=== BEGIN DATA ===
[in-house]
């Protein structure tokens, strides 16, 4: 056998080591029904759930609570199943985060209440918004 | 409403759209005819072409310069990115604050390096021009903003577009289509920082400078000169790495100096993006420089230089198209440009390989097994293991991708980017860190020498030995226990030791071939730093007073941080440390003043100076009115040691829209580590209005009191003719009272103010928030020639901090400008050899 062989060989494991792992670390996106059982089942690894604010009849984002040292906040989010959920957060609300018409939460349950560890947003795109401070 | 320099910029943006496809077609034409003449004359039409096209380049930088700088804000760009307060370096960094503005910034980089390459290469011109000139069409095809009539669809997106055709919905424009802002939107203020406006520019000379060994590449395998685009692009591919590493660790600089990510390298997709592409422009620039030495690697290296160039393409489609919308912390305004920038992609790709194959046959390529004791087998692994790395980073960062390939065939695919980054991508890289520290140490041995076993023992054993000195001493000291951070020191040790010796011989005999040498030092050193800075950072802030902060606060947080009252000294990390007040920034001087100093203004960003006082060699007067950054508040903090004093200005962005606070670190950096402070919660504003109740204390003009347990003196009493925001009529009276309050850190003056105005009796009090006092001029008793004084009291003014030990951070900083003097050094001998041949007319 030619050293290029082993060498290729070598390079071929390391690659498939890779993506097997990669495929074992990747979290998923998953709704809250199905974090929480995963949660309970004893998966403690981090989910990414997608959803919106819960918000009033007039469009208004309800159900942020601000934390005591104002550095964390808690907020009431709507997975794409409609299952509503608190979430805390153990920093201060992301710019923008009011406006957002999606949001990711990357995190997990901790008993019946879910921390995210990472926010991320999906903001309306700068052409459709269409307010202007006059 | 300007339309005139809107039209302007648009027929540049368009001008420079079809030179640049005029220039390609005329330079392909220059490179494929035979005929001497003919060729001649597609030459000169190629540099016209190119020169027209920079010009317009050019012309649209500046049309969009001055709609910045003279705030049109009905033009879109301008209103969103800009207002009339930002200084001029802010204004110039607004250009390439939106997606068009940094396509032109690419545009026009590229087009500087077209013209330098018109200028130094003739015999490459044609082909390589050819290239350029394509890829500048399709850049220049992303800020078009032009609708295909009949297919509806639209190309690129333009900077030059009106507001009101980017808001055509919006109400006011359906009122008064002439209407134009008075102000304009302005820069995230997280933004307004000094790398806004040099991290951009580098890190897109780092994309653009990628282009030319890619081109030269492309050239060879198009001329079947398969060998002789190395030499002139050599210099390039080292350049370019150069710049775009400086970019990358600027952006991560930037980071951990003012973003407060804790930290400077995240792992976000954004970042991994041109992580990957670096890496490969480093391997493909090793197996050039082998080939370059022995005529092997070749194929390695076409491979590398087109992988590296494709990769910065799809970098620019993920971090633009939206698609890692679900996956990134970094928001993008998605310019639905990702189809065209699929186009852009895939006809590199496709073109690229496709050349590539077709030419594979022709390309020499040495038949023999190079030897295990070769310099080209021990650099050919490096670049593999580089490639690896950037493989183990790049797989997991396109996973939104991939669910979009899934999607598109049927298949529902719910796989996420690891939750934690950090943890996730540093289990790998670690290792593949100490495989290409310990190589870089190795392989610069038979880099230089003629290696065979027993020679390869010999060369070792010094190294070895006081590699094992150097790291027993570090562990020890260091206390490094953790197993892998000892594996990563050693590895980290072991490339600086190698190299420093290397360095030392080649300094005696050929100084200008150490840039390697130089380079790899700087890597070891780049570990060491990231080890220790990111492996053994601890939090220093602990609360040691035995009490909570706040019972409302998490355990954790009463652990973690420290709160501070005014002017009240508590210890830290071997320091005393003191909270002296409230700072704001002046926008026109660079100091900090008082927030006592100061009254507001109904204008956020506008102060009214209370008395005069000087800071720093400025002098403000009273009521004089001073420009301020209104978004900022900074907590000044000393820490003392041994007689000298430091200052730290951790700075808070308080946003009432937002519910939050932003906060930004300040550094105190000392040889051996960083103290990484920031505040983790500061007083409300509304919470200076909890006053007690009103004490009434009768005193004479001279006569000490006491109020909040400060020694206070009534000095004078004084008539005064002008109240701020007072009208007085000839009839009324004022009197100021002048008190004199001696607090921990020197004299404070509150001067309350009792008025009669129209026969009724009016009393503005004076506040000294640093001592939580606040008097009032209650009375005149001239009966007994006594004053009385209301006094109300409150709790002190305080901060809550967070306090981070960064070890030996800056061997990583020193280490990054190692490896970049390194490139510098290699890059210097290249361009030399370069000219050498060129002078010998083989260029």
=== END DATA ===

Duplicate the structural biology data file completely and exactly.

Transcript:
[in-house]
């Protein structure tokens, strides 16, 4: 056998080591029904759930609570199943985060209440918004 | 409403759209005819072409310069990115604050390096021009903003577009289509920082400078000169790495100096993006420089230089198209440009390989097994293991991708980017860190020498030995226990030791071939730093007073941080440390003043100076009115040691829209580590209005009191003719009272103010928030020639901090400008050899 062989060989494991792992670390996106059982089942690894604010009849984002040292906040989010959920957060609300018409939460349950560890947003795109401070 | 320099910029943006496809077609034409003449004359039409096209380049930088700088804000760009307060370096960094503005910034980089390459290469011109000139069409095809009539669809997106055709919905424009802002939107203020406006520019000379060994590449395998685009692009591919590493660790600089990510390298997709592409422009620039030495690697290296160039393409489609919308912390305004920038992609790709194959046959390529004791087998692994790395980073960062390939065939695919980054991508890289520290140490041995076993023992054993000195001493000291951070020191040790010796011989005999040498030092050193800075950072802030902060606060947080009252000294990390007040920034001087100093203004960003006082060699007067950054508040903090004093200005962005606070670190950096402070919660504003109740204390003009347990003196009493925001009529009276309050850190003056105005009796009090006092001029008793004084009291003014030990951070900083003097050094001998041949007319 030619050293290029082993060498290729070598390079071929390391690659498939890779993506097997990669495929074992990747979290998923998953709704809250199905974090929480995963949660309970004893998966403690981090989910990414997608959803919106819960918000009033007039469009208004309800159900942020601000934390005591104002550095964390808690907020009431709507997975794409409609299952509503608190979430805390153990920093201060992301710019923008009011406006957002999606949001990711990357995190997990901790008993019946879910921390995210990472926010991320999906903001309306700068052409459709269409307010202007006059 | 300007339309005139809107039209302007648009027929540049368009001008420079079809030179640049005029220039390609005329330079392909220059490179494929035979005929001497003919060729001649597609030459000169190629540099016209190119020169027209920079010009317009050019012309649209500046049309969009001055709609910045003279705030049109009905033009879109301008209103969103800009207002009339930002200084001029802010204004110039607004250009390439939106997606068009940094396509032109690419545009026009590229087009500087077209013209330098018109200028130094003739015999490459044609082909390589050819290239350029394509890829500048399709850049220049992303800020078009032009609708295909009949297919509806639209190309690129333009900077030059009106507001009101980017808001055509919006109400006011359906009122008064002439209407134009008075102000304009302005820069995230997280933004307004000094790398806004040099991290951009580098890190897109780092994309653009990628282009030319890619081109030269492309050239060879198009001329079947398969060998002789190395030499002139050599210099390039080292350049370019150069710049775009400086970019990358600027952006991560930037980071951990003012973003407060804790930290400077995240792992976000954004970042991994041109992580990957670096890496490969480093391997493909090793197996050039082998080939370059022995005529092997070749194929390695076409491979590398087109992988590296494709990769910065799809970098620019993920971090633009939206698609890692679900996956990134970094928001993008998605310019639905990702189809065209699929186009852009895939006809590199496709073109690229496709050349590539077709030419594979022709390309020499040495038949023999190079030897295990070769310099080209021990650099050919490096670049593999580089490639690896950037493989183990790049797989997991396109996973939104991939669910979009899934999607598109049927298949529902719910796989996420690891939750934690950090943890996730540093289990790998670690290792593949100490495989290409310990190589870089190795392989610069038979880099230089003629290696065979027993020679390869010999060369070792010094190294070895006081590699094992150097790291027993570090562990020890260091206390490094953790197993892998000892594996990563050693590895980290072991490339600086190698190299420093290397360095030392080649300094005696050929100084200008150490840039390697130089380079790899700087890597070891780049570990060491990231080890220790990111492996053994601890939090220093602990609360040691035995009490909570706040019972409302998490355990954790009463652990973690420290709160501070005014002017009240508590210890830290071997320091005393003191909270002296409230700072704001002046926008026109660079100091900090008082927030006592100061009254507001109904204008956020506008102060009214209370008395005069000087800071720093400025002098403000009273009521004089001073420009301020209104978004900022900074907590000044000393820490003392041994007689000298430091200052730290951790700075808070308080946003009432937002519910939050932003906060930004300040550094105190000392040889051996960083103290990484920031505040983790500061007083409300509304919470200076909890006053007690009103004490009434009768005193004479001279006569000490006491109020909040400060020694206070009534000095004078004084008539005064002008109240701020007072009208007085000839009839009324004022009197100021002048008190004199001696607090921990020197004299404070509150001067309350009792008025009669129209026969009724009016009393503005004076506040000294640093001592939580606040008097009032209650009375005149001239009966007994006594004053009385209301006094109300409150709790002190305080901060809550967070306090981070960064070890030996800056061997990583020193280490990054190692490896970049390194490139510098290699890059210097290249361009030399370069000219050498060129002078010998083989260029």